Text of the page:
Medicaid + Medicare 0.4 7.0 3.0
Other Medicare 2.1 17.5 7.9
Other Medicaid 6.4 34.6 16.6
Other 4.9 3.6 3.5
Source: Stapleton et al., 1998

Medicare provides health insurance coverage for individuals age 65 and older, and for persons with disabilities participating in the DI program. Although nearly all persons age 65 and over are automatically eligible for Medicare, DI beneficiaries become eligible for Medicare after a 24-month waiting period. Medicare includes part A, hospital insurance, and part B supplemental medical insurance. Individuals eligible for Medicare are entitled to part A. Part B participation is voluntary and requires the payment of a monthly premium.1 On returning to work, a former DI recipient can continue to receive Medicare benefits for up to eight and one-half years through the Extended Period of Medicare Eligibility provision, or EPE, which was increased from four to eight and one-half years by the 1999 Ticket to Work Act.2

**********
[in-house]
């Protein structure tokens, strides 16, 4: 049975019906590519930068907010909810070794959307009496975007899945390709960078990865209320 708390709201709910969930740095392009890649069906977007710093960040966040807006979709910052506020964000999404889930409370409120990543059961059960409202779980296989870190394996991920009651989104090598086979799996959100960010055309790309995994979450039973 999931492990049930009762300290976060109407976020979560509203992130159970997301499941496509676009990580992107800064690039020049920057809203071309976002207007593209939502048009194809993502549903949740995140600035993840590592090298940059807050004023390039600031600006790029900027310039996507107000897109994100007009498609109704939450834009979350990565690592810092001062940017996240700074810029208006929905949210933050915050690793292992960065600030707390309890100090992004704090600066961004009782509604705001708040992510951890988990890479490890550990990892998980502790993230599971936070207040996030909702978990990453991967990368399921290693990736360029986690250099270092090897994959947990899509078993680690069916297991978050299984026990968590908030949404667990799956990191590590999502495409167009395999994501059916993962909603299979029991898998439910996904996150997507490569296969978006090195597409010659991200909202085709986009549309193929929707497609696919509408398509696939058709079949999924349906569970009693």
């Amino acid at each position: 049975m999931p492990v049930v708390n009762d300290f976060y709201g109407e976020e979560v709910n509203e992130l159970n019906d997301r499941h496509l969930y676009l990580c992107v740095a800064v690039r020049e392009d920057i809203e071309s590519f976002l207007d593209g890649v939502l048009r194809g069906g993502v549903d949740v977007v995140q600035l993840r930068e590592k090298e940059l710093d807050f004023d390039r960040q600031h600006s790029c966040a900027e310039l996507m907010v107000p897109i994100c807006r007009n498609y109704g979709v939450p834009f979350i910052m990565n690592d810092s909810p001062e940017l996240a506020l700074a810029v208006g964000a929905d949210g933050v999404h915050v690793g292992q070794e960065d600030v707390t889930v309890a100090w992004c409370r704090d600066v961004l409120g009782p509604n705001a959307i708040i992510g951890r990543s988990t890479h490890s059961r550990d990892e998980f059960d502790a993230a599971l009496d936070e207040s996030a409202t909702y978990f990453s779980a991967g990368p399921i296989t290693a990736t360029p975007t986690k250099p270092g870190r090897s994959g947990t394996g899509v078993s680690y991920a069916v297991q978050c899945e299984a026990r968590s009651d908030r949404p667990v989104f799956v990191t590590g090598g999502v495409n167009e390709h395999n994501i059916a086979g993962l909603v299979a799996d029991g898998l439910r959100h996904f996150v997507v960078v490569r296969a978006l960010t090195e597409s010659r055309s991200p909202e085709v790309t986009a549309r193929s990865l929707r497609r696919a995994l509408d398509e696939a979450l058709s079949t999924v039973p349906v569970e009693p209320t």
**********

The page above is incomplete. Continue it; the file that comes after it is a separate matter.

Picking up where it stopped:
Medicaid is a Federal-State matching entitlement program that provides medical assistance primarily to low-income children, parents, persons over age 65, and people with disabilities. In most states, all SSI recipient are eligible for Medicaid; in a few, a small share of SSI recipients is ineligible because the Medicaid means test is more restrictive. SSI recipients who return to work and lose their SSI payments due to earnings might, in some cases, continue to receive Medicaid under section 1619(b) of the Social Security Act. Section 1619(b) allows continued Medicaid coverage and SSI eligibility but with no monthly SSI payments to recipients whose income, after certain disregards, exceeds the state’s break-even point, which is based on the average Medicaid spending level for SSI disability recipients in the state. The 1619(b) income limit varies substantially across states because of variation in Medicaid spending and state SSI supplements.